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Logo of nihpaAbout Author manuscriptsSubmit a manuscriptHHS Public Access; Author Manuscript; Accepted for publication in peer reviewed journal;
Magn Reson Med. Author manuscript; available in PMC 2014 June 1.
Published in final edited form as:
PMCID: PMC3494778

Accelerated fluorine-19 MRI cell tracking using compressed sensing


Cell tracking using perfluorocarbon (PFC) labels and fluorine-19 (19F) MRI is a noninvasive approach to visualize and quantify cell populations in vivo. In this study, we investigated three-dimensional (3D) compressed sensing (CS) methods to accelerate 19F MRI data acquisition for cell tracking and evaluate the impact of acceleration on 19F signal quantification. We show that a greater than eight-fold reduction in imaging time was feasible without pronounced image degradation and with minimal impact on the image signal-to-noise ratio (SNR) and 19F quantification accuracy. In 19F phantom studies, we show that apparent feature topology is maintained with CS reconstruction, and false positive signals do not appear in areas devoid of fluorine. We apply the 3D CS 19F MRI methods to quantify the macrophage burden in a localized wounding-inflammation mouse model in vivo; at eight-fold image acceleration the 19F signal distribution was accurately reproduced, with no loss in SNR. Our results demonstrate that 3D CS methods have potential for advancing in vivo 19F cell tracking for a wide range of preclinical and translational applications.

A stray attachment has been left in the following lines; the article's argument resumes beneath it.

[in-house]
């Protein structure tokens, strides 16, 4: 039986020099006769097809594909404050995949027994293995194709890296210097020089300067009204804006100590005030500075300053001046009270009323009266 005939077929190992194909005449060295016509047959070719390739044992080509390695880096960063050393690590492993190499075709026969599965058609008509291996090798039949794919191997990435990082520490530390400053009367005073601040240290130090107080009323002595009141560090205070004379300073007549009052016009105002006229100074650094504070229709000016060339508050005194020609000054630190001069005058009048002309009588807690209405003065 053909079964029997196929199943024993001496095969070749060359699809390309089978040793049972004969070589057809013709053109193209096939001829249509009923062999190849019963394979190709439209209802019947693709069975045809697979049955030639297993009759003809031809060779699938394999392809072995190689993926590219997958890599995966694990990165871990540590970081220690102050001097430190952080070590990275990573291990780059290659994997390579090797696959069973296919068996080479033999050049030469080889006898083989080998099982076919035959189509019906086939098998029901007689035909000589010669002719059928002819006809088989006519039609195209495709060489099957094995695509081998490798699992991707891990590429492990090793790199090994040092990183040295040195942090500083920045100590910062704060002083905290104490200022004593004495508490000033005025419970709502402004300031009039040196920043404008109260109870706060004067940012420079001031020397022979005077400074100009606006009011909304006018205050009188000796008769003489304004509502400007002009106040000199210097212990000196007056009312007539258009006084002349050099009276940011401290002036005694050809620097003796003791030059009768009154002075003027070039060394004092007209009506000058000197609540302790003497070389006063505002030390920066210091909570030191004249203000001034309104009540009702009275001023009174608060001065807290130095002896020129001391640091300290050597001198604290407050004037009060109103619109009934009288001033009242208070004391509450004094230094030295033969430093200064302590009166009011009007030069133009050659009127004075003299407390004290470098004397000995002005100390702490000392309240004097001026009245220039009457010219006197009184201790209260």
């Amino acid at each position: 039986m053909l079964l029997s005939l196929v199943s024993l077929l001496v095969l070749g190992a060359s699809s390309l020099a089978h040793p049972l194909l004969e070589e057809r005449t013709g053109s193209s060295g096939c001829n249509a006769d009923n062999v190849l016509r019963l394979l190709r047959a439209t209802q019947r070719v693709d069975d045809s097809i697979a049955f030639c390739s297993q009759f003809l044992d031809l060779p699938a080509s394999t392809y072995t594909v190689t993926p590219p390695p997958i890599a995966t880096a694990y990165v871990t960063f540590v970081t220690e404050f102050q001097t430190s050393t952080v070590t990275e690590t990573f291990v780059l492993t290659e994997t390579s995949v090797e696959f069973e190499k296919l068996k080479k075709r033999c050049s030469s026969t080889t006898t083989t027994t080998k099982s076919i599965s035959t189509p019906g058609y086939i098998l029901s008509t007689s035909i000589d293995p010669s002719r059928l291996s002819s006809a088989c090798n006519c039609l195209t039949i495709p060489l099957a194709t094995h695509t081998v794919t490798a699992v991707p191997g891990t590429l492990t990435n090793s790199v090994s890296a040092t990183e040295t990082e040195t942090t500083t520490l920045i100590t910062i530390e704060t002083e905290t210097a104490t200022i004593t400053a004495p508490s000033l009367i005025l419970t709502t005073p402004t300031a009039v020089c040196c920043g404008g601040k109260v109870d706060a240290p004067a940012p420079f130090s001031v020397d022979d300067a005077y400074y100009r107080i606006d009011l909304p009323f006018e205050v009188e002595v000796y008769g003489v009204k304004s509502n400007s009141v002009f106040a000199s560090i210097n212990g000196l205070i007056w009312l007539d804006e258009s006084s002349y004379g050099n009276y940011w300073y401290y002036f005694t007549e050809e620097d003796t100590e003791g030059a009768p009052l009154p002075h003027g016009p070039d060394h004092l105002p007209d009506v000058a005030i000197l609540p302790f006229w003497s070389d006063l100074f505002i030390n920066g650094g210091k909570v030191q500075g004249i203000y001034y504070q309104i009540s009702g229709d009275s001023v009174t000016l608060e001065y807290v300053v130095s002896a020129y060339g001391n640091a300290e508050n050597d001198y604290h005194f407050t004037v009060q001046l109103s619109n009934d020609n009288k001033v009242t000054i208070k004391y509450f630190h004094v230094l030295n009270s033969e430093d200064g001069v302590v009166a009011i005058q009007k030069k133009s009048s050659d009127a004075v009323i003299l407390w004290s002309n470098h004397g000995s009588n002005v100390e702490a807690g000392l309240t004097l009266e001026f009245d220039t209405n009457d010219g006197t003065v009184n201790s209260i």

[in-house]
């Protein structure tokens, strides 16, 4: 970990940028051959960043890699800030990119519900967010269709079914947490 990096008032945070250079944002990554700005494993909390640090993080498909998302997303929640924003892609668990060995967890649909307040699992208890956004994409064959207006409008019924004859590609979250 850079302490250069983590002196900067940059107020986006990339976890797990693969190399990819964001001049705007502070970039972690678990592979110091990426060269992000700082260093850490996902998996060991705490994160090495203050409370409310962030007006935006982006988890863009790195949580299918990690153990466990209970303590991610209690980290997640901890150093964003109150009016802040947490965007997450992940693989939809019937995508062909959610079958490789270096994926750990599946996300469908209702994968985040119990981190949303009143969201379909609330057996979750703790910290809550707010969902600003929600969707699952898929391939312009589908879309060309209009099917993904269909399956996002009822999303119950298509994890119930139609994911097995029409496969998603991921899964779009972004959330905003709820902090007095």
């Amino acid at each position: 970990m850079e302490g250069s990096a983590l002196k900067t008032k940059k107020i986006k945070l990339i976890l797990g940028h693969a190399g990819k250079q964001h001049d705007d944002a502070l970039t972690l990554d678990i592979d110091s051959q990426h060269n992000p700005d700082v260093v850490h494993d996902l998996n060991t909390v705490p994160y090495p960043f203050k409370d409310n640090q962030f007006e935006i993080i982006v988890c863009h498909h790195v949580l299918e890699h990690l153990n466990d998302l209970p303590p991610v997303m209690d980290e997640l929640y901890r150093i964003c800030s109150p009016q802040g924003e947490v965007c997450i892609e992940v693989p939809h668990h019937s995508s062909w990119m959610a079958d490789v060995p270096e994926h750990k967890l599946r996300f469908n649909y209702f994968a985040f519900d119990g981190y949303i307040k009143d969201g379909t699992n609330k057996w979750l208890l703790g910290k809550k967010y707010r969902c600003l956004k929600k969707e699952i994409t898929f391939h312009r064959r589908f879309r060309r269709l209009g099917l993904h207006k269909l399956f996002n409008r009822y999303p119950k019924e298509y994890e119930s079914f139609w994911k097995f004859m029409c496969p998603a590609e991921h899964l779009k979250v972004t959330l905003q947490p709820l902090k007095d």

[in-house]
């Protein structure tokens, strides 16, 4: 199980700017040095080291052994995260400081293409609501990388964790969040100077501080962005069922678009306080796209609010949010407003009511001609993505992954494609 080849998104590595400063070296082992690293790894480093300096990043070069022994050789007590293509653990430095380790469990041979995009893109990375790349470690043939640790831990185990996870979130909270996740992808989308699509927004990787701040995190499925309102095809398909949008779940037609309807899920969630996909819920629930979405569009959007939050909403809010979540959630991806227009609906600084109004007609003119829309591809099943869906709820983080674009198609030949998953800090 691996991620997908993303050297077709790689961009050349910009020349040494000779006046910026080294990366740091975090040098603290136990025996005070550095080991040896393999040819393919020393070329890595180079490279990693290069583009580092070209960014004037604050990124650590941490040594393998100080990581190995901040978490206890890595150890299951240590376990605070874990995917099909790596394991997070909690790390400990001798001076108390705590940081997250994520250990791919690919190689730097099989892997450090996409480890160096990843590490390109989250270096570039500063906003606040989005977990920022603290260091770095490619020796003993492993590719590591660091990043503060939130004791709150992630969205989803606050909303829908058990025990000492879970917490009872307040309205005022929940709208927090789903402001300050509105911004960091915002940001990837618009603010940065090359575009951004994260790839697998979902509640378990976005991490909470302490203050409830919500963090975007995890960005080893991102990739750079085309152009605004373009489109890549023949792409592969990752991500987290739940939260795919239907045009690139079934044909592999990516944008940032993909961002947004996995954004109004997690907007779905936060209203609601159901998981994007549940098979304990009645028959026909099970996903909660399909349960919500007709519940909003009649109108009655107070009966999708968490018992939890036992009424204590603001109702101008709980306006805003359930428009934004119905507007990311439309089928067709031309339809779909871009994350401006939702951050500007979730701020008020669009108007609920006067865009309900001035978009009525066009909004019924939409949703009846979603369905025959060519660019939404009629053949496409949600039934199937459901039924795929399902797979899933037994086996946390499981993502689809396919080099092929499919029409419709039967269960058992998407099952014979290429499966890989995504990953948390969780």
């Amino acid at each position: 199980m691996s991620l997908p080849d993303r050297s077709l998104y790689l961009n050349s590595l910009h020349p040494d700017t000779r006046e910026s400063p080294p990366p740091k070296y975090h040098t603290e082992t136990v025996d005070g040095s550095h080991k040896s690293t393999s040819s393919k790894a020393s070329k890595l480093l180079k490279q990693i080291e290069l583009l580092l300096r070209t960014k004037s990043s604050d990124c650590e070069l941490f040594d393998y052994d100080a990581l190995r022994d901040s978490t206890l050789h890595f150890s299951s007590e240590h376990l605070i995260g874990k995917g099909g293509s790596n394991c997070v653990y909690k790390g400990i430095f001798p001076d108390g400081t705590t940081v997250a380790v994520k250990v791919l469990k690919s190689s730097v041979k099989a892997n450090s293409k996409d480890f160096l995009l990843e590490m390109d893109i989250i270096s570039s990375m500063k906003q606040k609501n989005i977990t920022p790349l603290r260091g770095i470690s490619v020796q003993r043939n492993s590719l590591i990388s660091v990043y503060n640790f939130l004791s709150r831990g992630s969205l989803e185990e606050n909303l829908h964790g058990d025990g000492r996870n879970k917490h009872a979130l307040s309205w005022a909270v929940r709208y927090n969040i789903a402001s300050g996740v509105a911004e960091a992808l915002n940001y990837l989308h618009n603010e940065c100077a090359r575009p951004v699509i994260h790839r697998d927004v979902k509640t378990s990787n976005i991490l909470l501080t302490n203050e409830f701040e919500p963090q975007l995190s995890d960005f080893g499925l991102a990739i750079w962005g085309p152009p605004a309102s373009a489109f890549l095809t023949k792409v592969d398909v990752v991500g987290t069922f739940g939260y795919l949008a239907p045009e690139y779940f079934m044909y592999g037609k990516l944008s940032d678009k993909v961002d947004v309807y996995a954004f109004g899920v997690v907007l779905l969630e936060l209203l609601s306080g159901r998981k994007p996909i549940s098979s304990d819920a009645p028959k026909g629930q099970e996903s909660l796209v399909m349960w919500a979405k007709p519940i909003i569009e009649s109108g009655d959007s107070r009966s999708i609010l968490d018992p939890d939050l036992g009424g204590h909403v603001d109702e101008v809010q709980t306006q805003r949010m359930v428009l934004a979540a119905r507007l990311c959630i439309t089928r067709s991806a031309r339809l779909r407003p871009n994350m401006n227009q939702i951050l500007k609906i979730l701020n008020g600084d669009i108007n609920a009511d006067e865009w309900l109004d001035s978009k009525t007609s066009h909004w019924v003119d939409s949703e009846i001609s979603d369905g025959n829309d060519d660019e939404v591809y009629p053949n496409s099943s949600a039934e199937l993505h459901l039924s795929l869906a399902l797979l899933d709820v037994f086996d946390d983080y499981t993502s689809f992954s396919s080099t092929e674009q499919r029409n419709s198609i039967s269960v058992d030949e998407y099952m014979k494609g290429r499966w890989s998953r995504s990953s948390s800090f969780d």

Keywords: cell tracking, perfluorocarbon, 19F MRI, compressed sensing, rapid imaging


In vivo MRI cell tracking is emerging as a useful tool for visualizing cell distributions and dynamics in their native environment (1,2). MRI cell tracking is used preclinically for visualizing cellular inflammatory processes and monitoring the delivery and persistence of cell therapies for scientific and regulatory purposes. Moreover, there is momentum towards clinical translation of MRI cell tracking (3,4). To enable MRI cell tracking, intracellular cell labels or contrast agents are commonly employed (5,6). Cell labeling of monocytes/macrophages can be achieved in situ following systemic administration of particulate contrast agents to the subject (710). Alternatively, labeling of a particular cell type can be achieved by ex vivo co-incubation of selected cells with a labeling agent, followed by cell administration to the subject (5,1013). Numerous studies have reported MRI detection of labeled cells using superparamagnetic agents with high sensitivity (5,13). However, challenges exists interpreting the 1H contrast imposed by these agents against intrinsic tissue contrast, and cell quantification in vivo is difficult (14).